THE year 2016 has come to a close and what a year it was.
The global political dynamics have changed significantly and will set a new stage for leadership going forward. Clearly the western world has voted to express their rejection of globalisation. Political noise has been focused on raising protectionism, especially with regard to trade and immigration.
We are also seeing a strong movement in terms of the political rhetoric against climate change. At the same time, we are also anticipating that more liberal policies are likely to be introduced to industries that had been bound by restrictive policies, especially those industries that have an impact on the environment.
The investment world is watching to see exactly how these liberal policies may come into play, especially when there has been a massive push for change in the way businesses operate. It is now becoming an increasingly common practice to look at how all stakeholders have been impacted by a particular business decision. Are we about to see new approaches that include ignoring the small stakeholders, the environment and safety standards?
Our recent on-site visits in the region may provide a clue of what to expect in 2017. The on-the-ground message in certain industries has clearly changed, and we hope – although hope isn’t a strategy – that the practices and standards are too ingrained in certain industries to be changed.
At one of our visits to a construction site, we were informed by the management team that they had implemented a smoke-free policy on-site a few years ago, to meet both health and safety standards. The management representatives commented that the incidence of fires has significantly reduced since the policy was implemented, and their insurance premiums have also followed suit. In fact, the insurance industry charges the companies more if they allow their workers to smoke on-site. From the employees’ perspective, there have been fewer health claims from the workers as well as fewer “breaks” to have a puff. All in all, the cost of doing business has come down due to the view that it makes monetary sense to ban smoking from construction sites.
This discussion took an interesting twist when management explained that this construction site was key to a new government-led development, which is guided by international standards. Under these standards, the company not only has to ensure that their workers are skilled but also be committed to delivering consistently high-quality work. Towards this end, the various measures taken by the team include:
> Organising a townhall session to get feedback from the senior workers. The latest change implemented as a result of feedback received was to have more serving stations in the canteens to ensure that the workers had enough time to actually eat; instead of spending most of their time queueing up for their food.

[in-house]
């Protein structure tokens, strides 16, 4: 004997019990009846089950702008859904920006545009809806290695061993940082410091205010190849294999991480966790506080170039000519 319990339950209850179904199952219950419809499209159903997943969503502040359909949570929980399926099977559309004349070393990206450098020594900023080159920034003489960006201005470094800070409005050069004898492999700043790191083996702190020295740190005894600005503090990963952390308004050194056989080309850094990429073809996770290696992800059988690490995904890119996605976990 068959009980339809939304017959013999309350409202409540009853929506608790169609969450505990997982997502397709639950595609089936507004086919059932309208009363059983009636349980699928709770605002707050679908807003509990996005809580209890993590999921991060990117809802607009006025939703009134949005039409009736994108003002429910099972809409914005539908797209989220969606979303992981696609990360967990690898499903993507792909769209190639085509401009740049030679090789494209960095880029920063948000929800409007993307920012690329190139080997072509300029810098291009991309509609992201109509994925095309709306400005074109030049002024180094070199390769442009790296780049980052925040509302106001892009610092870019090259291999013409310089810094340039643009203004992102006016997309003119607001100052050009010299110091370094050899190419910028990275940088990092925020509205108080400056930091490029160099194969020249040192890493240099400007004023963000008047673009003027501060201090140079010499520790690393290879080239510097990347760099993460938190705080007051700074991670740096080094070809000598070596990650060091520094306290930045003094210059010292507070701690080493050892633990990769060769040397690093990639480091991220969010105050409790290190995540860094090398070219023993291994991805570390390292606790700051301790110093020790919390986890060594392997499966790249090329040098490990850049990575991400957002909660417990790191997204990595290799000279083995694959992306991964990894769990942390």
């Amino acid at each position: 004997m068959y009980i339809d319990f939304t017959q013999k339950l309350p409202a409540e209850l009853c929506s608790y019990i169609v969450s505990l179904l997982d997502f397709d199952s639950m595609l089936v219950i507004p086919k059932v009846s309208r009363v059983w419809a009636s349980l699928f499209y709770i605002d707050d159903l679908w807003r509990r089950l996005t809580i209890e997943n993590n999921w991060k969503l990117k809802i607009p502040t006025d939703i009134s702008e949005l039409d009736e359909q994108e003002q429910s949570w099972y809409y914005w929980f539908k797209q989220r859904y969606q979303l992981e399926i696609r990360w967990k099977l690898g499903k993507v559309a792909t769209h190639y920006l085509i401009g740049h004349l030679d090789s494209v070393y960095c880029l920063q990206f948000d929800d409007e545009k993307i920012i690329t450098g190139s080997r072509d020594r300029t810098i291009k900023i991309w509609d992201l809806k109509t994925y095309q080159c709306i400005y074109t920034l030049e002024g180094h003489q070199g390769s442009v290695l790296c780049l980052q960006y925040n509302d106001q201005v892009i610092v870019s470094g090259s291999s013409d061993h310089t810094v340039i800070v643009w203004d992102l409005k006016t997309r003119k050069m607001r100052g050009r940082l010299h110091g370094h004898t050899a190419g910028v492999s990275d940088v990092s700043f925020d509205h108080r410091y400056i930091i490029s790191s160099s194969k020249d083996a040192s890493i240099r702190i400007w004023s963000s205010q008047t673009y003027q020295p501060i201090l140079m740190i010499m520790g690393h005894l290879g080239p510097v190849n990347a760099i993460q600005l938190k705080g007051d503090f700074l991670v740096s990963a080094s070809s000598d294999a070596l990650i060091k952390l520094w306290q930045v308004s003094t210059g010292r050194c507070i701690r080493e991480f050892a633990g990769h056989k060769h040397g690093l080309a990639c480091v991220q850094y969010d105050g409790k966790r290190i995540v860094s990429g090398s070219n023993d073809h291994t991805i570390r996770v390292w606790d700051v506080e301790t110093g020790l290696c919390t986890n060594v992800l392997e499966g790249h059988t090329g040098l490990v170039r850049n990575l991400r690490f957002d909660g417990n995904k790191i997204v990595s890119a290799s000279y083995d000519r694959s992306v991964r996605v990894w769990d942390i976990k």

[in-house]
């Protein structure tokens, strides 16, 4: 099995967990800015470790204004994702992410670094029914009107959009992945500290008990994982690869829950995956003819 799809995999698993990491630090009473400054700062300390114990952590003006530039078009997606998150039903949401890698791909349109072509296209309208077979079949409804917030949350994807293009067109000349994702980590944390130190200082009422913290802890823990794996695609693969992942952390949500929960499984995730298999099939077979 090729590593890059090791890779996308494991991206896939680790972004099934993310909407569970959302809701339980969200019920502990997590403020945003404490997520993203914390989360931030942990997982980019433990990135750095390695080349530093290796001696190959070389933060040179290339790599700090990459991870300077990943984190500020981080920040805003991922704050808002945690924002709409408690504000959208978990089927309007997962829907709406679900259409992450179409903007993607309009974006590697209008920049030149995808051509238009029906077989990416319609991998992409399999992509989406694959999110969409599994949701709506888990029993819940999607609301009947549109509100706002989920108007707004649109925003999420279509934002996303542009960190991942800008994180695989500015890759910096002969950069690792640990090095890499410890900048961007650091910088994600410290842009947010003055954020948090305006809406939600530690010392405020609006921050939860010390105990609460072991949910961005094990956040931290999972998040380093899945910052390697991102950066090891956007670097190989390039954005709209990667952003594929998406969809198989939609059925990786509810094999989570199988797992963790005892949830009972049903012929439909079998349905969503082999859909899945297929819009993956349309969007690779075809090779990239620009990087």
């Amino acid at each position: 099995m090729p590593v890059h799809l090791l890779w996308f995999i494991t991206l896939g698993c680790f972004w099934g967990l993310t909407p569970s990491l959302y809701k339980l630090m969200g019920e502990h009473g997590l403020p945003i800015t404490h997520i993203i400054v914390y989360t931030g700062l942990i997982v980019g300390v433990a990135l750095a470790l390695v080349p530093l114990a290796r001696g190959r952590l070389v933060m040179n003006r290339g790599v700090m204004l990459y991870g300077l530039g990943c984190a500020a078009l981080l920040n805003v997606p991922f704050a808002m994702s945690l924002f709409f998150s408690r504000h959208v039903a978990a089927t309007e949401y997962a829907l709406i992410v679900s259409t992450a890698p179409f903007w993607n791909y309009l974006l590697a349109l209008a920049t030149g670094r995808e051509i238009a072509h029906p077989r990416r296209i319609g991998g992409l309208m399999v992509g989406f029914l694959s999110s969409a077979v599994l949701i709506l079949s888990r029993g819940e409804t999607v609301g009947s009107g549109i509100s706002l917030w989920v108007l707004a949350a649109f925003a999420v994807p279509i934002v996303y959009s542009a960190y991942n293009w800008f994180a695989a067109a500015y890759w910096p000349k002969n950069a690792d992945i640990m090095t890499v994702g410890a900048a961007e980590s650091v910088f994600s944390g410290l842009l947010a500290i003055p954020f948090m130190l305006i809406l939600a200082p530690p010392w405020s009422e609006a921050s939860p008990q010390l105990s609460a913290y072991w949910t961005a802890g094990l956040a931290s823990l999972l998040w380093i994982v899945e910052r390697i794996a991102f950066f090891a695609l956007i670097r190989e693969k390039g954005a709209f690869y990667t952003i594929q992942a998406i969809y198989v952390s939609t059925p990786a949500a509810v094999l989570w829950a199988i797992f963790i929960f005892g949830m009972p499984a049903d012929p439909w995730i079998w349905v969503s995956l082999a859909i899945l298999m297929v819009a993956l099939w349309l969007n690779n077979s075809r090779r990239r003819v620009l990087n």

> Improving the workers’ living conditions to ensure that they are not too cramped and that they have adequate space to move around and even exercise during their non-working hours.
> Providing regular medical check-ups for all staff as well as having an on-site clinic for workers who are not feeling well.
The most interesting part of our conversation was when the management explained that they now regularly conduct random drug tests. We nearly fell off our chairs upon hearing this. We knew that schools performed random drug tests, but now even sophisticated construction companies are doing the same.
The construction company cited a few fatal accidents such as crane drivers who were unable to control their crane, placing of drain pipes where the excavator driver lost control, mixing incorrect raw materials together which created inferior structures. The list goes on but the underlying issue is that the workers who created all these problems were under the influence of drugs.
The construction company explained that the rationale behind this practice is that employing workers who use or push drugs within the sites is very harmful to their business model and prevents the company from meeting the specific targets that have been set for a particular construction project.
The percentage of workers found to be drug users was much higher than what we anticipated at 10%. The reason behind the high rate of drug use is the availability of the drugs, especially with drug pushers coming to the sites, sometimes under the guise of delivering other goods.
With the explosion of smartphone technology, communication has reached a level where it is increasingly difficult to maintain control on workers’ access to drugs. Our discussion with the management team provided the insight that drug pushers are making headway among the workers by getting into chat groups to widen their distribution channels.
These companies have no choice but to handle this intrusion into their ecosystem by implementing new measures, such as random drug testing.
On the positive side, we are pleased that companies are being so pro-active to ensure higher safety standards for their workers and deliverables. On the flip side, it is a worrying sign of how serious the issue of drug use in the workplace has become.
Despite these emerging global political changes and noise, businesses need to remain focused on what is sustainable for their earnings and all stakeholders.
Datuk Shireen Muhiudeen is MD of Corston-Smith Asset Management in Malaysia, a fund management company that makes investment decisions based on corporate governance.